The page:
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 starter activity
It is sometimes said the political parties in the US are much weaker in
terms of their organisation and influence than in the UK. Why might this
be so?
Reasons for the weaknesses of US
political parties
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Separation of powers – executive & legislature
separate bodies, with different mandates,
weakening the political ties between them
Federalism – parties organised at state level, 50
different Democratic & Republican parties
No mass membership
No party leaders – president is leader of the
country not the party, no leader of the
opposition
Reasons for the weaknesses of US
political parties
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No party manifestos – only ‘platforms’,
congressional candidates stand on local issues
Finance raised by candidates not parties
Candidates selected by primaries & caucuses not
the party
Labour’s 2005 manifesto
Is the party over?
 Aims
To understand the structure & organisation
of US political parties
To evaluate the strengths & weaknesses of
the 2-party system
To assess the strengths of third parties
To assess reasons for party decline
 Your task
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Read p. 134-6 and take notes on the organisation
of the two major parties under these headings:
National Committees
Congressional Committees
State-level organisation
 Find out more about the ‘last of the big city bosses’, Chicago Mayor, Richard Daley
 Your task

Read p. 136 and define what is meant by a ‘twoparty system’. Read p. 137-8 and list the reasons
why this system exists in the USA. Does the US
really have a 2-party system?
Reasons for US two-party system
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FPTP – support for 3rd parties is widespread &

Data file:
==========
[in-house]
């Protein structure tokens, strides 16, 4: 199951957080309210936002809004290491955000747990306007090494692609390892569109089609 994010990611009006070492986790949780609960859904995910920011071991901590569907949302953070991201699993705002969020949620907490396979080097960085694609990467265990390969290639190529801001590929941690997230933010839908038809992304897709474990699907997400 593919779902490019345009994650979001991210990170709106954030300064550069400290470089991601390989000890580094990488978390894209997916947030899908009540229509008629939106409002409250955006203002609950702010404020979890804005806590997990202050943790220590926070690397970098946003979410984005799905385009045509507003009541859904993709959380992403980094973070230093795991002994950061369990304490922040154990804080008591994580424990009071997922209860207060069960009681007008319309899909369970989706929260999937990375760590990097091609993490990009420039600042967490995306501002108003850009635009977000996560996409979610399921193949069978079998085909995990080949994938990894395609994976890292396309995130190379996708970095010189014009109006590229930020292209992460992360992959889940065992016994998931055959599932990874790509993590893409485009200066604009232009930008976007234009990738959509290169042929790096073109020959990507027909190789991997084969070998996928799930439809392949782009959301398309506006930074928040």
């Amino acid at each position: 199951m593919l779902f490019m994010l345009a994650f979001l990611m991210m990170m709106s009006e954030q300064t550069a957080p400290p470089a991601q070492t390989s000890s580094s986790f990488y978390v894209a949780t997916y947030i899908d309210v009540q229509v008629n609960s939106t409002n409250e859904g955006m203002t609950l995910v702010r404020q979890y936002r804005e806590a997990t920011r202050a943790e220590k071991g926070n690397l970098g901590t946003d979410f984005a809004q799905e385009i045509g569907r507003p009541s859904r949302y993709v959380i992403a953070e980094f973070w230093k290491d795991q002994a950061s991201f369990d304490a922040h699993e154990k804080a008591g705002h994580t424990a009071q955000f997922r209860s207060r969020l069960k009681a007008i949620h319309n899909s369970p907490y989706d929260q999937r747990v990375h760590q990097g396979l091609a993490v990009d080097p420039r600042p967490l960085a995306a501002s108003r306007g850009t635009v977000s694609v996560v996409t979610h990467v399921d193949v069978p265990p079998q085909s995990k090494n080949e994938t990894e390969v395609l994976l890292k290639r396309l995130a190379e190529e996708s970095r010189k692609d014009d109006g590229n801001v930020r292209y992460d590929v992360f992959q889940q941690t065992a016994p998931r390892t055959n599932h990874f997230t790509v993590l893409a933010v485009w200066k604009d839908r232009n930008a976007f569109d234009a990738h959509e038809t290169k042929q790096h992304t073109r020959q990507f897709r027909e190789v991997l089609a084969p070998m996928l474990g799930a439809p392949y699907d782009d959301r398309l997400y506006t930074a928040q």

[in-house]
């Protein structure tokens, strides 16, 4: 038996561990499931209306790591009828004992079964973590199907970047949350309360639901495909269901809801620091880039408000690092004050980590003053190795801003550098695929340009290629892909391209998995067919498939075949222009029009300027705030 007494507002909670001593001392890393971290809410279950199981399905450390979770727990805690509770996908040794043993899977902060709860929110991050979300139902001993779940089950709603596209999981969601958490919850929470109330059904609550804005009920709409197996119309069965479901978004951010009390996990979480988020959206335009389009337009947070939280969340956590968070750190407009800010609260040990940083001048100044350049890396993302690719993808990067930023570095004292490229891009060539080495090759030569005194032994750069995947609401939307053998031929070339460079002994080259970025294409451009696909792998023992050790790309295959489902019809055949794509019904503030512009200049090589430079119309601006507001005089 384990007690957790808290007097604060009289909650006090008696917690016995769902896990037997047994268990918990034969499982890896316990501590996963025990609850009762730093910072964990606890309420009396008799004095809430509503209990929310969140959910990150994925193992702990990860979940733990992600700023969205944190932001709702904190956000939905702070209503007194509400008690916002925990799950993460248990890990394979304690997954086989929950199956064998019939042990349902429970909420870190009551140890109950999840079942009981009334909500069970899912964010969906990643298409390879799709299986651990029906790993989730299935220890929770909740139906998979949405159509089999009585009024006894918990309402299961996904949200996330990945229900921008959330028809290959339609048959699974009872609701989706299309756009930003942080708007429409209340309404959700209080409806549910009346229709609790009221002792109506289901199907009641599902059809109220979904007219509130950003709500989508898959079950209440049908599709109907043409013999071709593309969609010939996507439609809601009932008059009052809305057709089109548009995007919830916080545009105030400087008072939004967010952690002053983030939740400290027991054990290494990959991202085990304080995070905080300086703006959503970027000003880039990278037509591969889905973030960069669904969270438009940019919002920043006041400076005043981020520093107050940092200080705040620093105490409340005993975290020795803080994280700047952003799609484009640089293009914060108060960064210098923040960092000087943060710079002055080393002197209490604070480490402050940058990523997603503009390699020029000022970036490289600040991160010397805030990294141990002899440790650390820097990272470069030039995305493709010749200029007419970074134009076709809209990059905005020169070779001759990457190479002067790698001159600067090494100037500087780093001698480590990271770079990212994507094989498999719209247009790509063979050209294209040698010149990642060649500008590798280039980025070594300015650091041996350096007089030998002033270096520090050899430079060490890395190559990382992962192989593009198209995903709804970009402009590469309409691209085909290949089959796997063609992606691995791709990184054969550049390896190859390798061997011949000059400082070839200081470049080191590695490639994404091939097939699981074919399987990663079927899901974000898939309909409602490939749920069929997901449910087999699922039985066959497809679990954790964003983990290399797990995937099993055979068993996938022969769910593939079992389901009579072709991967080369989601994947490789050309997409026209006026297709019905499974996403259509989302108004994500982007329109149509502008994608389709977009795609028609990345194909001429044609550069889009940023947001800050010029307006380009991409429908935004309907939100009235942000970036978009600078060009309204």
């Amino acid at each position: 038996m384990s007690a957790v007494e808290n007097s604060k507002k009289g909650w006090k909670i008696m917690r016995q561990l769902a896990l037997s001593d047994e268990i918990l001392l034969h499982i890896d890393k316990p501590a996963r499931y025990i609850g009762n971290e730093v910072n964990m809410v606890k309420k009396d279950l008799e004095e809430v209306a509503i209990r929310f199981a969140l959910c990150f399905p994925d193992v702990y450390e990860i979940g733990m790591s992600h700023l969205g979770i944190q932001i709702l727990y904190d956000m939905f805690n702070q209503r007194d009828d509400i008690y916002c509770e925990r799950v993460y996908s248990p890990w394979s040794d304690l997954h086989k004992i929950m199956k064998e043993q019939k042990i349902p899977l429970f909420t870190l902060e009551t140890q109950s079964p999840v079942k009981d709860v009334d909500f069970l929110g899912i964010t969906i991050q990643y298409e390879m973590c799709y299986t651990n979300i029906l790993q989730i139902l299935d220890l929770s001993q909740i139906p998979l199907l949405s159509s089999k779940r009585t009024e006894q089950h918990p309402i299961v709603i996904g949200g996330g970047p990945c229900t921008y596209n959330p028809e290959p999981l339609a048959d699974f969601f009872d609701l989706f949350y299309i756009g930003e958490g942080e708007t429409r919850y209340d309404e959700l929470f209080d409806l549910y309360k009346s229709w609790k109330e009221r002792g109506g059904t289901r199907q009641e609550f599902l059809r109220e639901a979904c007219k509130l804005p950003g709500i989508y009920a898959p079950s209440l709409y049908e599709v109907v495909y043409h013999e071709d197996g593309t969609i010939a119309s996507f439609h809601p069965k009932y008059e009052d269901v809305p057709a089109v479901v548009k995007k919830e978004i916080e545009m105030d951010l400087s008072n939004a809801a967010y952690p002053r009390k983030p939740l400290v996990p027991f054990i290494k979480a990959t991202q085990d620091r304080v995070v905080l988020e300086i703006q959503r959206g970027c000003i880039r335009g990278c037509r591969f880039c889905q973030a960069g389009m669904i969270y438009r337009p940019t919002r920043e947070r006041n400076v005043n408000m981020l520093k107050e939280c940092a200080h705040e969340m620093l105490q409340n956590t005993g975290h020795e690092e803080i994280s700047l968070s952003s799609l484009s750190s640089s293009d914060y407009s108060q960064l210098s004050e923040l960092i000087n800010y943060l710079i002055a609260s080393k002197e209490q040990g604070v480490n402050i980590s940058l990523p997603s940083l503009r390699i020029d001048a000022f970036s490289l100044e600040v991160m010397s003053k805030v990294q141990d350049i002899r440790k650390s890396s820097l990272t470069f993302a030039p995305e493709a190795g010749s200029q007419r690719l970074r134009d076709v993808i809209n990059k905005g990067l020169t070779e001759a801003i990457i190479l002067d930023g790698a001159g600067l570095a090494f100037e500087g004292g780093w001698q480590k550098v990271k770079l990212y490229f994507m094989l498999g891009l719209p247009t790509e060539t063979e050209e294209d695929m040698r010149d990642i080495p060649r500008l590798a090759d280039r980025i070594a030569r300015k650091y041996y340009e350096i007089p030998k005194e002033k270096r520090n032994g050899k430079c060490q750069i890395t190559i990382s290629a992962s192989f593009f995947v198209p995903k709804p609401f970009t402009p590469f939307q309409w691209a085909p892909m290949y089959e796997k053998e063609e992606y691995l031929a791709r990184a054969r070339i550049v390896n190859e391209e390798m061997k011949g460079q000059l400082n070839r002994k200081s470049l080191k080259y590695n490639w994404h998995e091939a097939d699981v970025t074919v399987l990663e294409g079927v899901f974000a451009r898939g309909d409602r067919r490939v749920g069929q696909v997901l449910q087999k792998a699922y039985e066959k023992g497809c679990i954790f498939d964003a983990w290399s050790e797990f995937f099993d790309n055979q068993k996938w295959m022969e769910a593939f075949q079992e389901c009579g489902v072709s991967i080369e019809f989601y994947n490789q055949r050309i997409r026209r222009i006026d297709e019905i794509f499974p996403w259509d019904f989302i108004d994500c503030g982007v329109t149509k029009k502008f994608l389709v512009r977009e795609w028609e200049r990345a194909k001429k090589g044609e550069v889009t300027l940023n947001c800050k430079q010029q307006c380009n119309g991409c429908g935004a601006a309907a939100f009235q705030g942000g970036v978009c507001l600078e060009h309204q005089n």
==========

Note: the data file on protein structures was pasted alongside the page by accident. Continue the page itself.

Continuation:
shallow, 3rd party candidates lower majority
needed for winning candidates
Big tent parties
Minimal need for protest voting – primaries
make parties more accountable to electorate
What do commentators mean when they describe the two parties as
Tweedledee and Tweedledum?
Challenges to the two-party idea
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Homogeneity over policies – e.g. Clinton’s, ‘the
ear of big government is over’ could have been
a Republican policy
“As of today there are two republican parties
separated by the issue of abortion” Mark Shields
(Washington Post)
USA has a 50 party system – party politics are
highly decentralised
 Your task

Study the information on p.138-40. How
powerful a force in US politics are so-called
‘Third Parties’? How does this compare with the
UK?
Nick Clegg – Ah, bless!
Third Parties

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Types of third parties:
issue-based, ideological,
state level etc.
Examples include:
Reform Party,
Libertarian Party, Green
Party
Regional Parties, e.g.
Strom Thurmond’s
States Rights Party
Strom Thurmond, Dixiecrat, ran for presidency in 1948 and won 2.4% of vote
Oldest-serving senator in US history – retired at the age of 100!